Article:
As part of its #LondonIsOpen campaign, the British capital tonight transformed Trafalgar Square into a massive cinema to host the UK premiere of Asghar Farhadi’s Oscar-nominated The Salesman. About 10,000 protesters turned up to the screening, The Guardian reports. Appearing via videolink from Tehran, the film’s Iranian helmer Farhadi said he was “extremely happy that the scattered reactions from people and art communities across the globe shown to the oppressive travel ban of immigrants has developed into a powerful and unified movement.”

Farhadi was of course referencing President Donald Trump’s attempt to ban people from seven largely Muslim countries, including Iran, from entering the U.S. The Salesman is nominated in the Best Foreign Language Film Oscar category, but Farhadi said in late January that he would not attend the ceremony even if given special dispensation. Although the ban has since been stalled by federal judges, the timing of tonight’s London screening is clearly significant given the Oscars were due to start just a few hours later — with the kudofest expected to be the most political in recent memory.

“I hope this movement will continue and spread for it has within itself the power to stand up to fascism, be victorious in the face of extremism and saying no to oppressive political powers everywhere,” Farhadi said.

“Despite our different religions, nationalities and cultures, we are all citizens of the world,” Farhadi told the crowd, per Reuters. “I’m very proud to be a member of this global family. I’m sorry I’m not able to be here with you but I will be there in spirit.”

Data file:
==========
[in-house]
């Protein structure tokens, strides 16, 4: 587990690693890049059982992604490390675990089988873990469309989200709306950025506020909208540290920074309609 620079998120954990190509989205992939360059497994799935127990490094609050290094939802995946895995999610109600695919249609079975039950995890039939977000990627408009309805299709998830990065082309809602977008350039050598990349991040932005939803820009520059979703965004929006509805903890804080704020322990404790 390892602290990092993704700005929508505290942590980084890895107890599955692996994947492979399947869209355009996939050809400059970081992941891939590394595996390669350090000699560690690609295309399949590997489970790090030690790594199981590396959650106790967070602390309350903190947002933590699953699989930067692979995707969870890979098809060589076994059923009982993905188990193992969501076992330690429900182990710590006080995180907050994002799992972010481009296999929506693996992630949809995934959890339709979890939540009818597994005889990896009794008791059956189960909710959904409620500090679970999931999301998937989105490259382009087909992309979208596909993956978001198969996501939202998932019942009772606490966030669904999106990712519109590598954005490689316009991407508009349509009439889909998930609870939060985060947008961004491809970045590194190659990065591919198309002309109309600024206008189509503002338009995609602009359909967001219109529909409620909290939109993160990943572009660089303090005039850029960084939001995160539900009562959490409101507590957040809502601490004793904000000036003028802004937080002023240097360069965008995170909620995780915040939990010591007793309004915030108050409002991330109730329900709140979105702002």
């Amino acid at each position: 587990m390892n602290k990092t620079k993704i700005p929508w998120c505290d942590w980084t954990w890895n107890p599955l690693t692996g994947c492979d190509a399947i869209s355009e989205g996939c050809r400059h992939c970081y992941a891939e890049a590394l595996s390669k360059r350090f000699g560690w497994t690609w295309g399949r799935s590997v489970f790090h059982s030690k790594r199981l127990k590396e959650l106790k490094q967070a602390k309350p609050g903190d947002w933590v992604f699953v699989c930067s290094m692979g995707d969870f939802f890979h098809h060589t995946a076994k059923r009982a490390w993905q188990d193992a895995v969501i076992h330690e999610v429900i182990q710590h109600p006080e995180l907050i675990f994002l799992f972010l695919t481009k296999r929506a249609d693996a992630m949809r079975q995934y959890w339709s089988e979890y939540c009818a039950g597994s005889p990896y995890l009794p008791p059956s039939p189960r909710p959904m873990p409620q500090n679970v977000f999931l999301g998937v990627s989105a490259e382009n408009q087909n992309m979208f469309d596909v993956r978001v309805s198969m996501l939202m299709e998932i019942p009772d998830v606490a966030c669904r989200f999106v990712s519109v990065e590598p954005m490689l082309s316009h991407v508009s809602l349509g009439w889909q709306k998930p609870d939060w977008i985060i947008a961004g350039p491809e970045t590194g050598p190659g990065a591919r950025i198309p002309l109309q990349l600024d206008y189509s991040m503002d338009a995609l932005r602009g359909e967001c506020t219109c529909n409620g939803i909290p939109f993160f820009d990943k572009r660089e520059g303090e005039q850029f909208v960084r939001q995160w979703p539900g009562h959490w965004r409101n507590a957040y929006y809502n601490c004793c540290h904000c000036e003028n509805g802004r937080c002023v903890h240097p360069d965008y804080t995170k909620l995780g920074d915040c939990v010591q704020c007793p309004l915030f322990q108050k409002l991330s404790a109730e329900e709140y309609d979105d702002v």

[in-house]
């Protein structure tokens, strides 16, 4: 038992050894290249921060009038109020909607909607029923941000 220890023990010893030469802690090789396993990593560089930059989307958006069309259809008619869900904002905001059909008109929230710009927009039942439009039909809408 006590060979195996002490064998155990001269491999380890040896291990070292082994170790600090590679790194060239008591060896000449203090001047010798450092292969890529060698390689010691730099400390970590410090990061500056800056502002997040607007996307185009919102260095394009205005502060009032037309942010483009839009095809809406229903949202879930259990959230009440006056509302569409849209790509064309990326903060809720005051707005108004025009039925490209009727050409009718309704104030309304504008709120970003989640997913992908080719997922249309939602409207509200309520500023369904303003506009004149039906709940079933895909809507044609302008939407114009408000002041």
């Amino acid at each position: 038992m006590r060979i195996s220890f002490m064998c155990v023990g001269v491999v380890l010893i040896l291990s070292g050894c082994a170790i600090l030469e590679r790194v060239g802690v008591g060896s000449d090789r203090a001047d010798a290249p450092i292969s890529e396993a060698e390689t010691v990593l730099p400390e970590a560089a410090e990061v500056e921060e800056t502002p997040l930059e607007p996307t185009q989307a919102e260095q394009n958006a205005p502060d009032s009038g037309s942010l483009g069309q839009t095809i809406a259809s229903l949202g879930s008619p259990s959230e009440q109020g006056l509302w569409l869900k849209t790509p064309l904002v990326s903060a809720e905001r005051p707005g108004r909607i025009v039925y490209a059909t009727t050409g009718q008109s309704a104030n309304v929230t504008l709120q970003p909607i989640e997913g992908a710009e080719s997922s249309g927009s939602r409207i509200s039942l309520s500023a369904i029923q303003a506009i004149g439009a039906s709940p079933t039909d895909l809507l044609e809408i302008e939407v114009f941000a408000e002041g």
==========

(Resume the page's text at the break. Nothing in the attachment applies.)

Tonight’s free screening was organized by London mayor Sadiq Khan, actress Lily Cole, producer Kate Wilson and filmmaker Mark Donne. It was intended to “celebrate the capital’s diversity and demonstrates that London is open to creative talent as well as people from all countries and all communities.”

The British-born Khan, who is of Pakistani descent, told the crowd tonight, “President Trump can’t silence me… As I look around Trafalgar Square, I am proud and you should be proud, too, because here today we have men and women, old and young, rich and poor, Christians, Muslims, Jews, Sikhs, Hindus, Buddhists… we have people from all around the world and the key message we send to the world is London is open.

“We stand in solidarity with Asghar Farhadi. We stand in solidarity with all those who are discriminated against because of their nationality, faith or background. We don’t just tolerate difference. We respect it, we celebrate it, and we embrace it.”

Palme d’Or winner Mike Leigh was also present tonight. He said, “This event is by way of a protest and a very serious one. It’s very much a celebration, too. Our protest is against President Trump’s cynical, divisive and destructive policies, especially his unforgivable travel ban. It’s hard just to say President Trump and not add adjectives and pejoratives, but we are here to celebrate our great multicultural and cosmopolitan city.”